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So, for not too much work, we get a way to not break method chaining, don't have to use eval {} to catch broken code, don't need exceptions, and it can fit into what we're already doing with all of our other objects.

Would you mind going into a little more detail as to why method chaining without exceptions should be done? Most likely, you will still

  • have to check the return value
  • have to figure out where in the chain things broke
  • have to handle that error somehow in some readable fashion
It sounds like a lot of work for the ability to have some admittedly very nice syntactic sugar.

Personally, I haven't ever seen the need for chaining methods like that. This may be because I haven't set my classes up in such a way as to provide for it, but wouldn't that be a more Perlish way of doing things? As Larry is quoted in the Cookbook, "The trick is to use Perl's strengths rather than its weaknesses." It sounds like you're trying to get another language's strength - method chaining - and shoehorning it into Perl without the infrastructure that goes along with it.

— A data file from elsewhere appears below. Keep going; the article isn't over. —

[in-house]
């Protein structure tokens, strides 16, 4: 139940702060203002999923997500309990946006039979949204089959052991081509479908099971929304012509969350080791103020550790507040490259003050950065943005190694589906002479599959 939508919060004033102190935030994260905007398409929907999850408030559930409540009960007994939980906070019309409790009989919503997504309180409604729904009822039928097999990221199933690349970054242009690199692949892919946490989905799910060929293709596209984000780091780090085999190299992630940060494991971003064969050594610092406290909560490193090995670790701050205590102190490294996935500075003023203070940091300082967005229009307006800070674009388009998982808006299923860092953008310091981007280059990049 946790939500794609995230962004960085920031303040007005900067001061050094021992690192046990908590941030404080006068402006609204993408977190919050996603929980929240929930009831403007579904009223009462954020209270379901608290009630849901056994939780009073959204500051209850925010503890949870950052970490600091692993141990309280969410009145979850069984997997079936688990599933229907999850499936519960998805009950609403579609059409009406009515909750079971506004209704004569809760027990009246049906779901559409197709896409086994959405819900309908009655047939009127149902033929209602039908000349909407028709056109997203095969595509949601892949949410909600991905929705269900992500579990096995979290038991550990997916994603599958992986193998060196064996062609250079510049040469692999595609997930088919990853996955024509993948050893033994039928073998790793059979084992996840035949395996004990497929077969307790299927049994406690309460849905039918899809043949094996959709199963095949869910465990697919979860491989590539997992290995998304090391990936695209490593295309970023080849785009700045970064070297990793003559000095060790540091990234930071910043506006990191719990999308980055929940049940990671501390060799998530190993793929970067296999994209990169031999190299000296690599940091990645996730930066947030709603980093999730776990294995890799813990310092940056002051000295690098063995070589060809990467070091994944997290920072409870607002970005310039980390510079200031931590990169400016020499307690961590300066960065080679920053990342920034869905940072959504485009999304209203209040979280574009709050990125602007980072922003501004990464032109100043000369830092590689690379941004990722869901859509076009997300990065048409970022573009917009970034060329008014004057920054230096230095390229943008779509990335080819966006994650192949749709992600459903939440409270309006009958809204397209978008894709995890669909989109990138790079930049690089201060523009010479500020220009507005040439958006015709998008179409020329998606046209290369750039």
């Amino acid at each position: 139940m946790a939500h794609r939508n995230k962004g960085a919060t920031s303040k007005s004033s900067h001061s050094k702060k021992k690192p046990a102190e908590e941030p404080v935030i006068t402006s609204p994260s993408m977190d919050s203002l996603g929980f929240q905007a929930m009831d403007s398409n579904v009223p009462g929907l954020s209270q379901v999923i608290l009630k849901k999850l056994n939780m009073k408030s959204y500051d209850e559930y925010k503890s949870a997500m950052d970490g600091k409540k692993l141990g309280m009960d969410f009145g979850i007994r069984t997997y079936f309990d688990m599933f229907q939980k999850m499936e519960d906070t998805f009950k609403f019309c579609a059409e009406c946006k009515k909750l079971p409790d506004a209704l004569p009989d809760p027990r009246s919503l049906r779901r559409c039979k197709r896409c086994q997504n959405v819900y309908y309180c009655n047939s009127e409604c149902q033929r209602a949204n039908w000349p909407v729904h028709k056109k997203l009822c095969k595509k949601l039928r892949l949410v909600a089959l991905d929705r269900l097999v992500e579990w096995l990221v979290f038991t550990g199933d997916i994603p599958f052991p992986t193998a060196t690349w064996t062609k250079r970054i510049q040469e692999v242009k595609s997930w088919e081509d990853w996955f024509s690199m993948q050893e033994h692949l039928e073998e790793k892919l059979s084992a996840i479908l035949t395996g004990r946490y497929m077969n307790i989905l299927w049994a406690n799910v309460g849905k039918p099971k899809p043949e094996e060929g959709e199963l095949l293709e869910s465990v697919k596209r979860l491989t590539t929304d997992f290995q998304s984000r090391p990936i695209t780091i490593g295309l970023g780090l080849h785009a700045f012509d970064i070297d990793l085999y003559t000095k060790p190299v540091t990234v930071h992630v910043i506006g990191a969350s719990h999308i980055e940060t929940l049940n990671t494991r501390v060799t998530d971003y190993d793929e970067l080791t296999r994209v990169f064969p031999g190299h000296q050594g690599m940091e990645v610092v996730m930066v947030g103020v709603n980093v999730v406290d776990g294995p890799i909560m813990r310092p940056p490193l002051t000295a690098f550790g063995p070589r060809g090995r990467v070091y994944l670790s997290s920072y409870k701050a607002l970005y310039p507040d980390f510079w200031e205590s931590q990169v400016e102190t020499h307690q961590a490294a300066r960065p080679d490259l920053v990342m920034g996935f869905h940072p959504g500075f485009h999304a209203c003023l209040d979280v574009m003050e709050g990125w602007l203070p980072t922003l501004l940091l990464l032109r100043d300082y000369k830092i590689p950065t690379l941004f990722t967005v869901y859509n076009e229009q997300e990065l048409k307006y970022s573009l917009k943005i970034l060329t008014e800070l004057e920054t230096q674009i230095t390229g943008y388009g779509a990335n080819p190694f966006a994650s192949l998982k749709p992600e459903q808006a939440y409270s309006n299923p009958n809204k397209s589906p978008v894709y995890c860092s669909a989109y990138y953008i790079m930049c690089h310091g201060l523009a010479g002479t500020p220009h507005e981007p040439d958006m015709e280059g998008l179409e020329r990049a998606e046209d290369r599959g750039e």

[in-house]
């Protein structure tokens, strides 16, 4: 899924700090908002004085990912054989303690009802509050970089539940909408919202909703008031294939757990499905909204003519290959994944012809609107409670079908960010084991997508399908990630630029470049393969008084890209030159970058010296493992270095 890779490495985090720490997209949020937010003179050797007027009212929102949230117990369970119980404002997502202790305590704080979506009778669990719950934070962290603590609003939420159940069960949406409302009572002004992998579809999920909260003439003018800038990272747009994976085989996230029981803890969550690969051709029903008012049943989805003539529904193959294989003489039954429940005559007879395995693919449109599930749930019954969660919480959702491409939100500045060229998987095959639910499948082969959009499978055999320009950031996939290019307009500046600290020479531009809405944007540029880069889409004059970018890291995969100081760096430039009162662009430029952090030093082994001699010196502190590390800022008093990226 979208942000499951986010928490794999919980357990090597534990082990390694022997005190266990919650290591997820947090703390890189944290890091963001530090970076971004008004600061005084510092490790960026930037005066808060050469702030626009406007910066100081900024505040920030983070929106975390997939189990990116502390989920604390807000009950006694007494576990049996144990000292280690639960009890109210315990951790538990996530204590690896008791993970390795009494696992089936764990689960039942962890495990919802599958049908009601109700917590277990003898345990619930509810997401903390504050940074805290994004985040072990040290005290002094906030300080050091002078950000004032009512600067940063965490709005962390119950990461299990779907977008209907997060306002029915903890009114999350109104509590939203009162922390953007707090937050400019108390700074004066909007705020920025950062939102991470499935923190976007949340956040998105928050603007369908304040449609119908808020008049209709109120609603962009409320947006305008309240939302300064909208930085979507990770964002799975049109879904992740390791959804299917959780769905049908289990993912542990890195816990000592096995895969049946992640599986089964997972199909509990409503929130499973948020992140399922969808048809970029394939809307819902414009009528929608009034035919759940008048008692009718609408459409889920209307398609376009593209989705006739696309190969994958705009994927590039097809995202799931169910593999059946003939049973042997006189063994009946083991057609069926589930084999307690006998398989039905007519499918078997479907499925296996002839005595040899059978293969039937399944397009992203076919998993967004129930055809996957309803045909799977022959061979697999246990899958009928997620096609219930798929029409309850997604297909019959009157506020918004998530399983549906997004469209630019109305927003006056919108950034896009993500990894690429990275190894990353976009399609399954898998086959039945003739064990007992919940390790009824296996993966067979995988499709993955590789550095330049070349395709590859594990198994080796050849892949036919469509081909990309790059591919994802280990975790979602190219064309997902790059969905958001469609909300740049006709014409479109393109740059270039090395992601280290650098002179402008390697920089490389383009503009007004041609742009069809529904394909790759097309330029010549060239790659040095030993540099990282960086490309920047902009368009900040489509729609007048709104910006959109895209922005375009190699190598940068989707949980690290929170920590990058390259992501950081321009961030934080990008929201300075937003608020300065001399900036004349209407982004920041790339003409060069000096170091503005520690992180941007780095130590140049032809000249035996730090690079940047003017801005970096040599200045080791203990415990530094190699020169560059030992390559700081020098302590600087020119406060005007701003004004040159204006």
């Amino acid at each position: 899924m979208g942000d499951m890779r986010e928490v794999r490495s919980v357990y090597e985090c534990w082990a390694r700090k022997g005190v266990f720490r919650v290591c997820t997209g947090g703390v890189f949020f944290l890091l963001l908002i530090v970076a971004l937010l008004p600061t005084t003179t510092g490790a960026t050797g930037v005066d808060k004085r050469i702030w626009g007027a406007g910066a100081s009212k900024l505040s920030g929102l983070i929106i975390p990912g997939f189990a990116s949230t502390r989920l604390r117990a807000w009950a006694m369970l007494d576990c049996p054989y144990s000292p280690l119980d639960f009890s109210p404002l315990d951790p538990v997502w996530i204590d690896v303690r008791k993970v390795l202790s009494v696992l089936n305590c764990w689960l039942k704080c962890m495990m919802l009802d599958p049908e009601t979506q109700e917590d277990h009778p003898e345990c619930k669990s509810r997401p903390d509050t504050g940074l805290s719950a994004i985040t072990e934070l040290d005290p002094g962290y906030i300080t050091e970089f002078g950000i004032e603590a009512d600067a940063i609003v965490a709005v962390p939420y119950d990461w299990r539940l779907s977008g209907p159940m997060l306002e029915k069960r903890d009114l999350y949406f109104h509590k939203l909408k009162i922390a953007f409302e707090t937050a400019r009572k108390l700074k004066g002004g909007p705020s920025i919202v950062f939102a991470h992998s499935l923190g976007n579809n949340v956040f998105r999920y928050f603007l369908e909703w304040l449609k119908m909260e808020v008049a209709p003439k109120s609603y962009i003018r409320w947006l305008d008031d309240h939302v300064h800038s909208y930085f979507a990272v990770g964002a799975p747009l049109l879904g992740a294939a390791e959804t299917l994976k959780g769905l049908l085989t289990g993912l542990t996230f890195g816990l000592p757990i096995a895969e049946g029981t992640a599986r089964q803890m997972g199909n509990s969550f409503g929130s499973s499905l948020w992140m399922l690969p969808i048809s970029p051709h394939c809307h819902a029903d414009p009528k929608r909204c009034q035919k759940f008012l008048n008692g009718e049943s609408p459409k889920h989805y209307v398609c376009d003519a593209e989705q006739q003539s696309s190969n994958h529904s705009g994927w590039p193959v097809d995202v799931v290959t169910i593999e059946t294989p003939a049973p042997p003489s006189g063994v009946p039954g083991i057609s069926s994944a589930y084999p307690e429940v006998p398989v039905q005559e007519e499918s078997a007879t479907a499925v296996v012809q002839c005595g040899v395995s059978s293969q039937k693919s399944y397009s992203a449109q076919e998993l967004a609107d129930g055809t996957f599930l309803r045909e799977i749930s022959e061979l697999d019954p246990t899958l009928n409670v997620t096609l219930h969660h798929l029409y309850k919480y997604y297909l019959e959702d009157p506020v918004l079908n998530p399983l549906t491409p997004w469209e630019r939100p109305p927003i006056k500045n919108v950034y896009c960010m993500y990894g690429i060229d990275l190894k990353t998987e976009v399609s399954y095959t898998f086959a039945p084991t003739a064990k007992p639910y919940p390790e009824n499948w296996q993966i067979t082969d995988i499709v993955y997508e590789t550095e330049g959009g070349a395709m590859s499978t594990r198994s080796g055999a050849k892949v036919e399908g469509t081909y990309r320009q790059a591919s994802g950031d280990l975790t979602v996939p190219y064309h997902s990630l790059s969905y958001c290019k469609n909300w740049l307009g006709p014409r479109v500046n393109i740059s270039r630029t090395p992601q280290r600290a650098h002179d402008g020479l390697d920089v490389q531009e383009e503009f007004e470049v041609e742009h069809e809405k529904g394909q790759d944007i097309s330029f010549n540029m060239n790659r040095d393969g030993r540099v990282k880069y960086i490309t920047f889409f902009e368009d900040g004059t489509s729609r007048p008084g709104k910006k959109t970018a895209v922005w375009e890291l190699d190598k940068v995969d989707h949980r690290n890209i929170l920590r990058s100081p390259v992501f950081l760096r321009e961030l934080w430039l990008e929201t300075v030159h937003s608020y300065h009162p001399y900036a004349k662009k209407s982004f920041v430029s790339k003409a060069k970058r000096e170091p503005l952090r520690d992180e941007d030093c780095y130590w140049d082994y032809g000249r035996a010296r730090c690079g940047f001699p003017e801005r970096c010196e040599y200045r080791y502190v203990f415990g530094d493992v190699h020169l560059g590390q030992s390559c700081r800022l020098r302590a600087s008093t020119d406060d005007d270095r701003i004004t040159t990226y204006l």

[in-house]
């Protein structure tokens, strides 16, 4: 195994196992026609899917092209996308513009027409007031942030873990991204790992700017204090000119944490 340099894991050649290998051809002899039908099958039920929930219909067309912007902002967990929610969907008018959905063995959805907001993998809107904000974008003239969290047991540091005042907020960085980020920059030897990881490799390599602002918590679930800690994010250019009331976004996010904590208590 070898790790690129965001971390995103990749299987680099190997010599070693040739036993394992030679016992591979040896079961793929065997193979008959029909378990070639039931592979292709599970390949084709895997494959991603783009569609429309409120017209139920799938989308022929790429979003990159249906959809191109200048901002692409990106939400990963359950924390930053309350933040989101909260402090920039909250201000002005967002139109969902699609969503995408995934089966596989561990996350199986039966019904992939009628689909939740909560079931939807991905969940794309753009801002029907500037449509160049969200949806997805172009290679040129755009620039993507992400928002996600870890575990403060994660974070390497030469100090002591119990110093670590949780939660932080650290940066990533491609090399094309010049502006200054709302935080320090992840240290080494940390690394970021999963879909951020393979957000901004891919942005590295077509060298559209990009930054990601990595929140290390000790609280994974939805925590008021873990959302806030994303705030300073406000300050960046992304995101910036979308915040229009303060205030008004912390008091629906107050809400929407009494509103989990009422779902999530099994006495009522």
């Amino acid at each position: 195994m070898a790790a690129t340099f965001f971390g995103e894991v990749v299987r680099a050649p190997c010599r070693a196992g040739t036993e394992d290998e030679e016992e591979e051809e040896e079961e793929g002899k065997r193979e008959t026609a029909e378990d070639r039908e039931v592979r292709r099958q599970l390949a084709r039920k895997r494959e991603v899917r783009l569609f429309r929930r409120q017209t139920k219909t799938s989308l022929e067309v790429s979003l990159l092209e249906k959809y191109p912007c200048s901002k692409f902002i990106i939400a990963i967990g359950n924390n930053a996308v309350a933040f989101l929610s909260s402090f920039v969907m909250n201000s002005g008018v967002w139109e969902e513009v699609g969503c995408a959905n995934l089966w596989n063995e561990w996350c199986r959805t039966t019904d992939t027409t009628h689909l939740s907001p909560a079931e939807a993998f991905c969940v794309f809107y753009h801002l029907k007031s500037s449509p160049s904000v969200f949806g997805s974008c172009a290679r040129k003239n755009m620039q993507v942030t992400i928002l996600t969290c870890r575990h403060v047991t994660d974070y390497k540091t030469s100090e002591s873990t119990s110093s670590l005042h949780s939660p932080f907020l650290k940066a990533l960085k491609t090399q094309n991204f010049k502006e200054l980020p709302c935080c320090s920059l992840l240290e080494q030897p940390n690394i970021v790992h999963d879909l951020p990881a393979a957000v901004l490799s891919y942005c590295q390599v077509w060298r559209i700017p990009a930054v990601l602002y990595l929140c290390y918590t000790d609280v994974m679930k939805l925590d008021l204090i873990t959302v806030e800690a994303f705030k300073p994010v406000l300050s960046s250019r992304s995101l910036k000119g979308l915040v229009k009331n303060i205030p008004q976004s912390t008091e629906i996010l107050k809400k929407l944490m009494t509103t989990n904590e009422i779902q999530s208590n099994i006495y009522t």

I'm just worried that this will be a maintenance nightmare. I would hate to come along as a consultant and be handed this stuff that uses chaining out the wazoo and tries to get cute with an AUTOLOADed everything object that overrides undef or falsehood and ...

See what I mean?

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In reply to Re: The Null Mull (or, when OO needs more O) by dragonchild
in thread The Null Mull (or, when OO needs more O) by brian_d_foy

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